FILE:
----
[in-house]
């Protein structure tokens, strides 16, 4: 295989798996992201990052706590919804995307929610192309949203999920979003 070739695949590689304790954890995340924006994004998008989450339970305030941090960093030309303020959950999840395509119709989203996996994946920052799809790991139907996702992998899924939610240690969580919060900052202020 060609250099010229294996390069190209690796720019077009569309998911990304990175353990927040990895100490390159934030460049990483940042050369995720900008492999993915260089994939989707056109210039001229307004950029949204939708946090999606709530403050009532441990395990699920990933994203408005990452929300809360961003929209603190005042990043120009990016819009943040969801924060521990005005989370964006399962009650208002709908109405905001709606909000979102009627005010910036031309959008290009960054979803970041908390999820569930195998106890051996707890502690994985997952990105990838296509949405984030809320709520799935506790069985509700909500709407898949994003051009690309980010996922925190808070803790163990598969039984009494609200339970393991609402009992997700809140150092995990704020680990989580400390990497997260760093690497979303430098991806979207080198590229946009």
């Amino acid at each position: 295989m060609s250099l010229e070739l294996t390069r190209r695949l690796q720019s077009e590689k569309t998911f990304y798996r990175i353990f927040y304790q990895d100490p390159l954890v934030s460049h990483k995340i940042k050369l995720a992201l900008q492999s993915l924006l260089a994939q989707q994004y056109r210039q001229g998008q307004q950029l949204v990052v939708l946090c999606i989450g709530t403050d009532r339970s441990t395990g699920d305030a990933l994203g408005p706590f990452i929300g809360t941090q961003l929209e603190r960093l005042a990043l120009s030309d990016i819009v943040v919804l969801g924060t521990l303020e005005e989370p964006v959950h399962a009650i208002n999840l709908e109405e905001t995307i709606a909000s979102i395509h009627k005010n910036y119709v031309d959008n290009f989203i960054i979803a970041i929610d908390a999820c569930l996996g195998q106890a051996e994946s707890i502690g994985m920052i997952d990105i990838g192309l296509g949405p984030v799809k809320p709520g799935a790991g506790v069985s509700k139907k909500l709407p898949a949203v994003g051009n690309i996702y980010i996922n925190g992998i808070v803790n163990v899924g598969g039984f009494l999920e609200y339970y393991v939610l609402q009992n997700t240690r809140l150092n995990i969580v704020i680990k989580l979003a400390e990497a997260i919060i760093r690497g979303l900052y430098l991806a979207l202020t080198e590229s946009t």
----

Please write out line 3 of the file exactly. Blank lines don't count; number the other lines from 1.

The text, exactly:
């Amino acid at each position: 295989m060609s250099l010229e070739l294996t390069r190209r695949l690796q720019s077009e590689k569309t998911f990304y798996r990175i353990f927040y304790q990895d100490p390159l954890v934030s460049h990483k995340i940042k050369l995720a992201l900008q492999s993915l924006l260089a994939q989707q994004y056109r210039q001229g998008q307004q950029l949204v990052v939708l946090c999606i989450g709530t403050d009532r339970s441990t395990g699920d305030a990933l994203g408005p706590f990452i929300g809360t941090q961003l929209e603190r960093l005042a990043l120009s030309d990016i819009v943040v919804l969801g924060t521990l303020e005005e989370p964006v959950h399962a009650i208002n999840l709908e109405e905001t995307i709606a909000s979102i395509h009627k005010n910036y119709v031309d959008n290009f989203i960054i979803a970041i929610d908390a999820c569930l996996g195998q106890a051996e994946s707890i502690g994985m920052i997952d990105i990838g192309l296509g949405p984030v799809k809320p709520g799935a790991g506790v069985s509700k139907k909500l709407p898949a949203v994003g051009n690309i996702y980010i996922n925190g992998i808070v803790n163990v899924g598969g039984f009494l999920e609200y339970y393991v939610l609402q009992n997700t240690r809140l150092n995990i969580v704020i680990k989580l979003a400390e990497a997260i919060i760093r690497g979303l900052y430098l991806a979207l202020t080198e590229s946009t």